A 47-year old San Diego cyclist was killed about 10:40 pm Sunday night after falling in front of an oncoming pickup.
According to San Diego’s KFMB 760, Jaime Ruiz was riding against traffic on the 1200 block of Hollister Blvd when he hit a parked car and fell into the traffic lane, where he was struck by a Toyota Tacoma driven by an unidentified off-duty Border Patrol agent. The driver was not cited; Ruiz was reportedly riding without lights or helmet.
While I often rail against press reports that insist on noting the lack or presence of a helmet in fatal collisions, this is a case where it might actually be worth mentioning — though not without more details.
Depending on the speed of the truck and how the actual impact occurred, this could be exactly the sort of slow-speed impact bike helmets are intended to protect against. Or it could be that the impact occurred at a higher speed or to other parts of the body, making the lack of a helmet irrelevant. Without more information, we’ll never know.
This is also a case in which the rider is clearly at fault.
While riding against traffic may seem logical in order to provide a better view of oncoming traffic, drivers don’t expect to see cyclists riding towards them in the same lane. It also shortens the reaction time required to avoid a collision, as well as increasing the severity of a collision by increasing the speed differential.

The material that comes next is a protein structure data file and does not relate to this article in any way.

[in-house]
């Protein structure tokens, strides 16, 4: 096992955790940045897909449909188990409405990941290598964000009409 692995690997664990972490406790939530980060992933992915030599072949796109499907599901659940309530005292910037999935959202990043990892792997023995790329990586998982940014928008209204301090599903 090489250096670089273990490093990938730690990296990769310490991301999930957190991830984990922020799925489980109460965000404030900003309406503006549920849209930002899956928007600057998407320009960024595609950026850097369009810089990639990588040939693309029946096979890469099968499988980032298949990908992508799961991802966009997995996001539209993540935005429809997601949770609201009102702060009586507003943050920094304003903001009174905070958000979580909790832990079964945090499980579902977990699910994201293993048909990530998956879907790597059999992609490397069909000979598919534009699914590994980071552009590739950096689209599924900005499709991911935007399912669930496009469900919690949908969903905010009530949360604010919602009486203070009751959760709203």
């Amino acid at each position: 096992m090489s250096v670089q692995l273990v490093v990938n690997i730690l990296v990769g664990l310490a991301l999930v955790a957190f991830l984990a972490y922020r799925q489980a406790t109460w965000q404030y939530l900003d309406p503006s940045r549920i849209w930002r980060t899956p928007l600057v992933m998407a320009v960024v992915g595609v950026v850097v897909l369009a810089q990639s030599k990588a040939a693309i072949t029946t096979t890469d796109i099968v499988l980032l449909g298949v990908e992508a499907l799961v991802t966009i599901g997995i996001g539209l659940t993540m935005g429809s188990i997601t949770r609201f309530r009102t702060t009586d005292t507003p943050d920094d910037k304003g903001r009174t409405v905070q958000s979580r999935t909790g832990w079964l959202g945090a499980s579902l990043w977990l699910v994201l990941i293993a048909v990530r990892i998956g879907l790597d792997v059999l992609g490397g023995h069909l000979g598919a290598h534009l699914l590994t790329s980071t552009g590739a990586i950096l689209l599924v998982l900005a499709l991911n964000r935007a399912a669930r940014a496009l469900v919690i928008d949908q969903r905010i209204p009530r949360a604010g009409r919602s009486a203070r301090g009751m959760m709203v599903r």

This is often a problem among immigrant cyclists, who are sometimes taught to ride facing traffic, rather than with it. While it may seem to make some sense on rural roads where motor vehicle traffic can be rare, it is extremely dangerous on busier streets.
It’s tempting to suspect that Ruiz could have been intoxicated — after all, most riders manage to avoid large stationary objects. However, it’s also possible that, without a light, he may not have seen the parked car until it was too late to avoid it if the street was dark enough, or could have been forced into it by a driver passing too close.
This is the 9th traffic-related cycling fatality in San Diego this year, and the 32nd in the larger Southern California area. Of those, the rider has been at primary fault in 12 of the collisions, the driver at fault in 18; the other two were undetermined.